Country radio legend Bob Kingsley passed away on Thursday, Oct. 17, 2019 at his home in Weatherford, Texas. He was 80-years-old and had been receiving treatment for bladder cancer. One week earlier, he announced that he had been diagnosed with bladder cancer and would be stepping away from Bob Kingsley’s Country Top 40.
Kingsley got his start in radio in 1959 while in the Air Force. At the time, he was 18 and became an announcer for the Armed Forces Radio Service station in Keflavik, Iceland. From there, he worked at stations in Las Vegas and Tijuana, Mexico until he landed a job at Los Angeles country station KGBS in 1961. In 1970, he then became program director at KLAC, which switched to a country format.
Throughout his career, he worked his way up from DJ to program director to host and eventually nationally syndicated radio personality. In 1974, he became the producer of the nationally syndicated American Country Countdown and in 1978, he became the new host. After that, ACC was named Billboard‘s Network/Syndicated Program of the Year for 16 consecutive years. As he racked up the accolades for ACC, it was clear that Kingsley had become a truly beloved voice of country music.
He then moved on to become the longtime host of the nationally syndicated program Bob Kingsley’s Country Top 40 after exiting ACC in 2005. The show became the most successful of its kind, making him the king of the country countdown for over four decades.
Kingsley's contributions to the genre are evident through his numerous honors, which include two-time recipient of the CMA’s National Broadcast Personality of the Year, ACM National Broadcast Personality of the Year, and the Living Legend Award. In fact, Kingsley was the inaugural recipient of the Living Legend Award in 2014. The award now bears his name and recognizes notable music industry professionals annually at the Grand Ole Opry House.
Additionally, Kingsley was inducted into the Country Radio Broadcasters Hall of Fame in 1998. He was later inducted into the National Radio Hall of Fame in 2016, making him the format’s fifth representative in the National Radio Hall of Fame.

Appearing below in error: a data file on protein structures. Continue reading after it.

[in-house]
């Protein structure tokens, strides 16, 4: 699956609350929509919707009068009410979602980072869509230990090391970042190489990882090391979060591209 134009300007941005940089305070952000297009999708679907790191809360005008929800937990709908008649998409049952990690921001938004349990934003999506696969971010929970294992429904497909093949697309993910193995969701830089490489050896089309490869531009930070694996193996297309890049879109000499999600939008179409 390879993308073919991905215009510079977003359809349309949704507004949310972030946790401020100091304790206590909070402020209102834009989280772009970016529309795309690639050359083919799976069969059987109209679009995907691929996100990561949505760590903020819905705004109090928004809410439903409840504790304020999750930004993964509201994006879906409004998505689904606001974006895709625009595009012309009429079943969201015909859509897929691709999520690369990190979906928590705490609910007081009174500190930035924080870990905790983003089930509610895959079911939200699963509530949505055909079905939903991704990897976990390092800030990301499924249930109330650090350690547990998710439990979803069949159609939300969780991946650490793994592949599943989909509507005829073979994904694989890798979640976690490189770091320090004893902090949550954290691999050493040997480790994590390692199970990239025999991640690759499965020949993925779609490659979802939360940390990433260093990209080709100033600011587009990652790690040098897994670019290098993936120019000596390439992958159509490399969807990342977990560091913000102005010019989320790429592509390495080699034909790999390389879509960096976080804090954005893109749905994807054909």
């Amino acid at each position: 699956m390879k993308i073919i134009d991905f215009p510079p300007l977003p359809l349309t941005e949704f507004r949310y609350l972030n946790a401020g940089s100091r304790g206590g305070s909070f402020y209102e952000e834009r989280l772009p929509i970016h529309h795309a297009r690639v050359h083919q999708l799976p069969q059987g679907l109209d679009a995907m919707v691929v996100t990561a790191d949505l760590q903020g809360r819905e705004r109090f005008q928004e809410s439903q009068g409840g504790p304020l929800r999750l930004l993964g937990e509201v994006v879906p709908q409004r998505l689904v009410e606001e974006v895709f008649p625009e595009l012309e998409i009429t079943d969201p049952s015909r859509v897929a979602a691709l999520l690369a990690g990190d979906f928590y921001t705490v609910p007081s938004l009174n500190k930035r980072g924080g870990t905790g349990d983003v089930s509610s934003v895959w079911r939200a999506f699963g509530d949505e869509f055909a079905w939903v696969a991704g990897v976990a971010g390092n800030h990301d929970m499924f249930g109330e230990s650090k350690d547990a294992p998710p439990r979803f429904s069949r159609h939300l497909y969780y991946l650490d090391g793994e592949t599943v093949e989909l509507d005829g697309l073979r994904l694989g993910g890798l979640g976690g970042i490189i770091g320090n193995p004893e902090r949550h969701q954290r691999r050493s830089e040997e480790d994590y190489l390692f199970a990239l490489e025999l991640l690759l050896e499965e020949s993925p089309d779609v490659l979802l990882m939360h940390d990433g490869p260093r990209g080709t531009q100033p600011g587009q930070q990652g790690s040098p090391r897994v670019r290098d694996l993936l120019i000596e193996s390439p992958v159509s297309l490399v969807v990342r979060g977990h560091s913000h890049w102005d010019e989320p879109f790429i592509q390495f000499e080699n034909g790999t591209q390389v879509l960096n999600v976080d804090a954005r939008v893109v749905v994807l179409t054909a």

Kingsley was dedicated to country music and ensuring that listeners got a view into the music and artists alike. Even earlier this month, while battling bladder cancer, Kingsley announced a CMA Awards partnership that would feature female artists taking over his microphone as he underwent medical treatment.
Kingsley left a lasting impression on the radio industry and music industry alike. For six decades, he was a steady presence on the air and worked to connect listeners with their favorite artists, focusing on the human. “I love the music and the people who make it,” he once said, “and I want our listeners to have as much insight into both as I can give them, and to make the experience as enjoyable as possible.”
As a child, Kingsley remembered listening to the radio, connecting with certain shows, and feeling "it was complete escapism and entertainment." Obviously, that stayed with him throughout his entire life as he speaked directly to listeners in hopes they shared his passion.
Kingsley's legacy lives on with Bob Kingsley’s Country Top 40 that still runs on over 320 stations. He is survived by his wife of 30 years and business partner who he established Bob Kingsley’s Country Top 40 with in 2006.
On Nov. 14, there will be a celebration of life at the CMA Theater in the Country Music Hall of Fame beginning at 1pm. In lieu of flowers, the family requests donations in Kingsley’s name to the Country Music Hall of Fame and Museum or the Grand Ole Opry Trust Fund.
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